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DHS fears ‘heightened threats’ of political violence as Election Day draws closer: bulletin

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DHS fears ‘heightened threats’ of political violence as Election Day draws closer: bulletin
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DHS fears ‘heightened threats’ of political violence as Election Day draws closer: bulletin
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On Friday, October 28, reports that a violent intruder had broken into the San Francisco home of House Speaker Nancy Pelosi and attacked her husband, Paul Pelosi, with a hammer grew increasingly disturbing as the day progressed. The suspect, according to law enforcement, demanded to know, “Where is Nancy?” — indicating that the attack could have been politically motivated rather than a robbery attempt.

From the attack on Paul Pelosi to election workers receiving death threats to armed men in tactical gear standing guard at ballot drop box locations in the Phoenix area, many disturbing events have occurred during the 2022 midterms. And according to a bulletin released on October 28, the U.S. Department of Homeland Security (DHS) and others fear the possibility of attacks by violent extremists in the days leading up to Election Day: Tuesday, November 8.

CNN reports, “The bulletin, released by the Department of Homeland Security, FBI, U.S. Capitol Police and National Counterterrorism Center, says that perceptions of election fraud will likely result in heightened threats of violence. The bulletin did not list any specific credible threats…. Enduring perceptions of election fraud related to the 2020 general election continue to contribute to the radicalization of some violent extremists, and likely would ‘increase their sensitivity to any new claims perceived as reaffirming their belief that U.S. elections are corrupt,’ according to the assessment.”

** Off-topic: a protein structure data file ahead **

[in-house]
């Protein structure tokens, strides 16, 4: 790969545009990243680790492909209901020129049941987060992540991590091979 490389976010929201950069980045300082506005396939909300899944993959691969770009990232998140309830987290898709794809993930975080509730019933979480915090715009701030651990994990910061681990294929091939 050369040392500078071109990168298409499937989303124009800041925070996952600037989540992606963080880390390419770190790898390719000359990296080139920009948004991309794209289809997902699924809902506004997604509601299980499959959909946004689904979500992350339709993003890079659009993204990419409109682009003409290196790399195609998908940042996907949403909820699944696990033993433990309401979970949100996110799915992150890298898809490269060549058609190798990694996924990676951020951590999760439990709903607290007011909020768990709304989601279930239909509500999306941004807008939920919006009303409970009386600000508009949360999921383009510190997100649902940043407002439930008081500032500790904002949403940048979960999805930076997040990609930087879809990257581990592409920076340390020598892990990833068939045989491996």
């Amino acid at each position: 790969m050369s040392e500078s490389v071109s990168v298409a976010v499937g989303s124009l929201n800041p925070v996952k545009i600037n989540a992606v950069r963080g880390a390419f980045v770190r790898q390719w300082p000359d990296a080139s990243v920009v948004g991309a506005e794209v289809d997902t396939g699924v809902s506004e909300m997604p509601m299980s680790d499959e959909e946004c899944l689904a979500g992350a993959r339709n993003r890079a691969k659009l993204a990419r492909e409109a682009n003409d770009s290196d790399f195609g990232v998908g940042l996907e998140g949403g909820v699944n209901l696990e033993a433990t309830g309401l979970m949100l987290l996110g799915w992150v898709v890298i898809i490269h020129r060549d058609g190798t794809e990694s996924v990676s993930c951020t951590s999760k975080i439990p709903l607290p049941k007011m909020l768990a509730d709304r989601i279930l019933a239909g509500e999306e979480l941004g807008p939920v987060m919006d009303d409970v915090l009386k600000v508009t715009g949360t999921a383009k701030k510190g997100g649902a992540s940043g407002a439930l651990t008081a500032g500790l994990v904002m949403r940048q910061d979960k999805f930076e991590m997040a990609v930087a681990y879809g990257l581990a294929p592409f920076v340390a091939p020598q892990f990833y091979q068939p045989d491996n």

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The October 28 bulletin reads, “Following the 2022 midterm election, perceptions of election-related fraud and dissatisfaction with electoral outcomes likely will result in heightened threats of violence against a broad range of targets such as ideological opponents and election workers…. We assess that election-related perceptions of fraud and (domestic violent extremist) reactions to divisive topics will likely drive sporadic (domestic violent extremist) plotting of violence and broader efforts to justify violence in the lead-up to and following the 2022 midterm election cycle.”

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